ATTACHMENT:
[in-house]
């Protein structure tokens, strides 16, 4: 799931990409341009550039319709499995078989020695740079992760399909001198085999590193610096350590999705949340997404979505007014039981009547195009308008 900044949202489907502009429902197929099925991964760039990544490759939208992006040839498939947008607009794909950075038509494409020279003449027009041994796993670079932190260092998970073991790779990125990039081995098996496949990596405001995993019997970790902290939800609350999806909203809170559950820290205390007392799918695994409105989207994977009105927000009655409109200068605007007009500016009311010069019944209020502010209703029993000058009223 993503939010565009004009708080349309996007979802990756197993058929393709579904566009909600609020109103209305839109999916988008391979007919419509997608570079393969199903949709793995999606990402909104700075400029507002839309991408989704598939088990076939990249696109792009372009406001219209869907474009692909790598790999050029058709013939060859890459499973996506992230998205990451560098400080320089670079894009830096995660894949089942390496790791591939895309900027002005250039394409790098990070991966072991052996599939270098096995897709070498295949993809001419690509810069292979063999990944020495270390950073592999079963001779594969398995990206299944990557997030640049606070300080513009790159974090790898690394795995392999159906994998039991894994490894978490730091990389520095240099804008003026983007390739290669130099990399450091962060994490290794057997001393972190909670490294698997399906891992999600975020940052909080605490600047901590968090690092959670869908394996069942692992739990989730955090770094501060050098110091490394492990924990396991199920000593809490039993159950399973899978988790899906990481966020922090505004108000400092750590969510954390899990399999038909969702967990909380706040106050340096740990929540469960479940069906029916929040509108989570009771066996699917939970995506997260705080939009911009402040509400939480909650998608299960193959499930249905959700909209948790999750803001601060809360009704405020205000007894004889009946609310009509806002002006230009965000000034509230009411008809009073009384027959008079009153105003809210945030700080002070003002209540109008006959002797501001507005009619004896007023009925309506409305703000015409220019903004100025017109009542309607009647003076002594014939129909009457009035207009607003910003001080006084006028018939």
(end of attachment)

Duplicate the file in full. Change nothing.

[in-house]
């Protein structure tokens, strides 16, 4: 799931990409341009550039319709499995078989020695740079992760399909001198085999590193610096350590999705949340997404979505007014039981009547195009308008 900044949202489907502009429902197929099925991964760039990544490759939208992006040839498939947008607009794909950075038509494409020279003449027009041994796993670079932190260092998970073991790779990125990039081995098996496949990596405001995993019997970790902290939800609350999806909203809170559950820290205390007392799918695994409105989207994977009105927000009655409109200068605007007009500016009311010069019944209020502010209703029993000058009223 993503939010565009004009708080349309996007979802990756197993058929393709579904566009909600609020109103209305839109999916988008391979007919419509997608570079393969199903949709793995999606990402909104700075400029507002839309991408989704598939088990076939990249696109792009372009406001219209869907474009692909790598790999050029058709013939060859890459499973996506992230998205990451560098400080320089670079894009830096995660894949089942390496790791591939895309900027002005250039394409790098990070991966072991052996599939270098096995897709070498295949993809001419690509810069292979063999990944020495270390950073592999079963001779594969398995990206299944990557997030640049606070300080513009790159974090790898690394795995392999159906994998039991894994490894978490730091990389520095240099804008003026983007390739290669130099990399450091962060994490290794057997001393972190909670490294698997399906891992999600975020940052909080605490600047901590968090690092959670869908394996069942692992739990989730955090770094501060050098110091490394492990924990396991199920000593809490039993159950399973899978988790899906990481966020922090505004108000400092750590969510954390899990399999038909969702967990909380706040106050340096740990929540469960479940069906029916929040509108989570009771066996699917939970995506997260705080939009911009402040509400939480909650998608299960193959499930249905959700909209948790999750803001601060809360009704405020205000007894004889009946609310009509806002002006230009965000000034509230009411008809009073009384027959008079009153105003809210945030700080002070003002209540109008006959002797501001507005009619004896007023009925309506409305703000015409220019903004100025017109009542309607009647003076002594014939129909009457009035207009607003910003001080006084006028018939």